Changes in physical activity, sleep, mental health and social media use during COVID-19 lockdown among adolescent girls: a mixed methods study.

Maria O'Kane, Ian Lahart, Alison M Gallagher, Angela Carlin, Maria Faulkner, Russ Jago, Marie H Murphy

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Abstract

Background: To suppress the transmission of coronavirus, many governments, including that of the island of Ireland, implemented a societal lockdown which included school closures, limits on social gatherings and time outdoors. This study aimed to evaluate changes in physical activity (PA), mental health, sleep and social media use among adolescent girls during lockdown.
Methods: 281 female pupils (12-14 years) taking part in the ongoing Walking In Schools (WISH) Study on the island of Ireland self-reported PA, mental health, sleep and social media use before (Sept-Oct 2019), and during lockdown (May-June 2020), via questionnaires. These were supplemented with open-ended structured interviews conducted with 16 girls during lockdown.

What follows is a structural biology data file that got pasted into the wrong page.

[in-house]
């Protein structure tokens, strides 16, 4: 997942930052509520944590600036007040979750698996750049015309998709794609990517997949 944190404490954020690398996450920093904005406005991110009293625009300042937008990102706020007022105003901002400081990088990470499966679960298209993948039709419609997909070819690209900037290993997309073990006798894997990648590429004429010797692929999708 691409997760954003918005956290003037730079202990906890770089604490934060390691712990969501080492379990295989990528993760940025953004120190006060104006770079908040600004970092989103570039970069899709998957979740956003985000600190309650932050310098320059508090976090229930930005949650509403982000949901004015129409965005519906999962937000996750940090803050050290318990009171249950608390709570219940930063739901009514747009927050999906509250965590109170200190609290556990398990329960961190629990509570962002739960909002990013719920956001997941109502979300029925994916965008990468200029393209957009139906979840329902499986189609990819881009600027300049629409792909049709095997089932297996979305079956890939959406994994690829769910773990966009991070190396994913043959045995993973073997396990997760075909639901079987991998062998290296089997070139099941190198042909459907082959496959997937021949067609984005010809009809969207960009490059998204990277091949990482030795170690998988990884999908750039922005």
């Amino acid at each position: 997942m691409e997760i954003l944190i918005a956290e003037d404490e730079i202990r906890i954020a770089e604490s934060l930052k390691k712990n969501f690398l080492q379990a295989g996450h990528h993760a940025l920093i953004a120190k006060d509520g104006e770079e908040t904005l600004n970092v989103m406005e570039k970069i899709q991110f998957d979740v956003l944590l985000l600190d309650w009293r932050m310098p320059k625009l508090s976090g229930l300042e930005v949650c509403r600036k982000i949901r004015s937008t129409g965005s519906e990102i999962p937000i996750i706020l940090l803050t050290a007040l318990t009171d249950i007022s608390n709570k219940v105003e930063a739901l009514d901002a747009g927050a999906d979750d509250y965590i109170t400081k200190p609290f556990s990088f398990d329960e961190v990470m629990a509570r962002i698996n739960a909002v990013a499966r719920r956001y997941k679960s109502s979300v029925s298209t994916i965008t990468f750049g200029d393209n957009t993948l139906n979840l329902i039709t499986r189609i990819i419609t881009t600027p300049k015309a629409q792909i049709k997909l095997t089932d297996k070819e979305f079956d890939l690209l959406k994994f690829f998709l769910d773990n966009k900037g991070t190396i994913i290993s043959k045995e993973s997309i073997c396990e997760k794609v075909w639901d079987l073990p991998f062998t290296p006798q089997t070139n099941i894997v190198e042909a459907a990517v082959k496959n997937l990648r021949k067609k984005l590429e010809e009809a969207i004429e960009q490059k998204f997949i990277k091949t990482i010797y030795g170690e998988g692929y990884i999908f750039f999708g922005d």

Results: During the period of lockdown and school closures, pupils tried new forms of PA and undertook PA with family but there was no significant change in self-reported PA. There was a decline in health-related quality of life and motivation for exercise; however, self-efficacy for walking and happiness with appearance increased. There was no change in sleep quality or social media usage.
Conclusions: Despite the many challenges that schools face as they reopen, there is a need to continue to prioritise PA and motivation for exercise to support health and wellbeing in adolescent girls.

Keywords

  • Coronavirus
  • Restrictions
  • Females
  • Exercise
  • Wellbeing

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